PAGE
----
The Blue & Gray Press

The University of Mary Washington Student Newspaper

What we can learn from fandoms in times of polarization

3 min read

Animal Crossing and Doom fandoms join forces as they await the release of new games. (Bethesda | Nintendo)


Staff Writer

In today’s society, there are very few things that people can actually agree on. It seems like in every sphere be it political, social, economic, or otherwise, people are just looking for excuses to disagree. If there’s one sphere where this is the most absurd it is the entertainment sphere. Anyone who has made the horrible mistake of expressing what piece of media they enjoy on the internet has dealt with people coming out of the woodwork with a 12-page MLA cited paper on how that film, show, book or what-have-you is no more creative than garbage, and by extension so is anyone who enjoys it.

One of the things that people often forget is what people find entertaining is subjective. For example, some people enjoy horror movies while others like comedies. If entertainment wasn’t subjective then we would live in some weird dystopia with only one genre of movie, one type of game, one type of book, and one type of food. Also, the idea of berating someone because they like a different form of media is ridiculous. As long as what you find entertaining isn’t illegal then who cares?

Unfortunately, despite how ridiculous it sounds there are few debates, other than political debates at least, that get more heated than those over entertainment mediums. One of the earliest examples of people hating forms of entertainment, and by association those who liked that form of entertainment, was the early 1980’s anti-disco movement. A movement where people would destroy disco records by the hundreds in bonfires and harass disco DJs because, in the words of the movement’s slogan, ‘Disco Sucks’.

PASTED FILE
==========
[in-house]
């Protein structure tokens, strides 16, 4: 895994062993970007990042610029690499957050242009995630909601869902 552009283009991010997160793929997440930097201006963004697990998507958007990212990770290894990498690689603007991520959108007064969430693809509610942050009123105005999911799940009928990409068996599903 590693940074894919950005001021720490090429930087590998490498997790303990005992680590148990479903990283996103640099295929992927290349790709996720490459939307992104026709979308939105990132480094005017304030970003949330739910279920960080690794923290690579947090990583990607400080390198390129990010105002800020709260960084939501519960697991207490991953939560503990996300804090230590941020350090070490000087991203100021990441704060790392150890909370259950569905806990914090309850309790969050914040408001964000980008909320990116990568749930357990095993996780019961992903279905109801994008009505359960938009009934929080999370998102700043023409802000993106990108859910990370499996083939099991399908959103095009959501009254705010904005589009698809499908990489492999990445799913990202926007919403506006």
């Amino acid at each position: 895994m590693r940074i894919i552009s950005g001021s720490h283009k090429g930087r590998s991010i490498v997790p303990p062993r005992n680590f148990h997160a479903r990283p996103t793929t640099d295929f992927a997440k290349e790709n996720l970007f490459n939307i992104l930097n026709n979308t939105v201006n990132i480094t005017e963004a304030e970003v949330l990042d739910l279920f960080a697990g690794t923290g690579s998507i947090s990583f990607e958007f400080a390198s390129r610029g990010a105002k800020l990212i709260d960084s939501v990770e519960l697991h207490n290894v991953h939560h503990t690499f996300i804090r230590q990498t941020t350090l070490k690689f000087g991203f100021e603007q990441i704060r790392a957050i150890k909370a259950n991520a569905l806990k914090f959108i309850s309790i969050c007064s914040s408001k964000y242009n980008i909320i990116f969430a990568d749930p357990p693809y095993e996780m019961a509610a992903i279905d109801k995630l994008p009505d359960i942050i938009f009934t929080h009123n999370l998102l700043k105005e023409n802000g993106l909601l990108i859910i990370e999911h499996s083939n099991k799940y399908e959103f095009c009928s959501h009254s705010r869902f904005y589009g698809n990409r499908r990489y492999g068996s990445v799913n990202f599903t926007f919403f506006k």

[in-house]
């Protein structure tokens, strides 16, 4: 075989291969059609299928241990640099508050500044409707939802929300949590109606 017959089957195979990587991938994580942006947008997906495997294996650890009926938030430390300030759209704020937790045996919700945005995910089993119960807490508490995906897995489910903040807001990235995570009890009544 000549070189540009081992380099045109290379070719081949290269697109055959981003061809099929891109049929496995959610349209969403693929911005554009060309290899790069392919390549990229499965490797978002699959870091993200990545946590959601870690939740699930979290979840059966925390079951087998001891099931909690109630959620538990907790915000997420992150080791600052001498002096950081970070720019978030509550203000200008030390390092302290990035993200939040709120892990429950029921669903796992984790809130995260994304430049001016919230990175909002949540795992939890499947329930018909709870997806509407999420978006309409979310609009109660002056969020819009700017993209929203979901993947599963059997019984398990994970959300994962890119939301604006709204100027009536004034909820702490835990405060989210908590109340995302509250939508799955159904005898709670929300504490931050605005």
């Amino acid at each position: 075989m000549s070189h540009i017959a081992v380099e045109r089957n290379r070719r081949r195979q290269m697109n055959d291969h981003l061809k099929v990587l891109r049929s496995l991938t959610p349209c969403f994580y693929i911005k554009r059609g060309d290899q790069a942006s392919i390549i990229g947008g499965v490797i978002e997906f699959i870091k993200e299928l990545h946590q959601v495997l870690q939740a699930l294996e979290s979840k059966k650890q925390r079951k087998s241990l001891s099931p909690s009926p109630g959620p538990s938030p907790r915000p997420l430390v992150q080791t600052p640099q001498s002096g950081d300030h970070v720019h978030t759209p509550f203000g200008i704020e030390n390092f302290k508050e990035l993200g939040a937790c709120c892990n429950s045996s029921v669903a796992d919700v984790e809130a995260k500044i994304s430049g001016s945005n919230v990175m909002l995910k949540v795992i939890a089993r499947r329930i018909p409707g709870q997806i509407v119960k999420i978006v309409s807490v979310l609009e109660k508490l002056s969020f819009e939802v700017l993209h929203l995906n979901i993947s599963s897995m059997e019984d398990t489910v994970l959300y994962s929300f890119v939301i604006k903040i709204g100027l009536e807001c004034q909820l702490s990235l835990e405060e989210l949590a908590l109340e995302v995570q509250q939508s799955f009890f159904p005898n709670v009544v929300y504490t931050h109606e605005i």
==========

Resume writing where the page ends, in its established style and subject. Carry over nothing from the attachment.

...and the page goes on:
For a more contemporary example, one needs to look no further than the constant civil war happening in the Star Wars fanbase. These constant debates happen in the video game community as well– there are battles on subjects of what difficulty games should be played on, which gaming system is the best, which company makes the best games, and anything else under the sun. It seems that in every entertainment sphere people are fated to fight each other via their keyboards for all of eternity, but the situation surrounding Nintendo’s Animal Crossing New Horizons and Bethesda’s Doom Eternal flies in the face of this repetitive trend.

These games are releasing on the same day, March 20, and they couldn’t be more different. Animal Crossing is a series where your character spends their days catching bugs, fishing, designing clothing, decorating their home, and forming relationships with a colorful cast of adorable chibi animals. In Doom, you play as the Doomguy, a silent but deadly warrior who uses a vast array of guns and testosterone to murder the legions of hell in a spectacularly brutal fashion. With these two communities being so wildly different and their games releasing on the exact same day one would expect them to constantly be at each other’s throats, each side ranting about how their game is superior. Instead, something pleasantly surprising happened. Instead of fighting each other in yet another battle of internet supremacy both sides embraced each other because of their differences.

Across the internet there has been an explosion of wholesome memes depicting Doomguy and Isabelle, a fan favorite Animal Crossing character, fighting demons together, picking fruit, or just relaxing in each other’s company. In addition, individual members of the Doom and Animal Crossing communities will often travel to each other’s discussion boards and Reddit pages to express how excited they are for each other’s games.

Both in the entertainment sphere and life, in general, we should be more like the Doom and Animal Crossing communities, accepting and celebrating our differences, not tearing each other apart for our creative differences.

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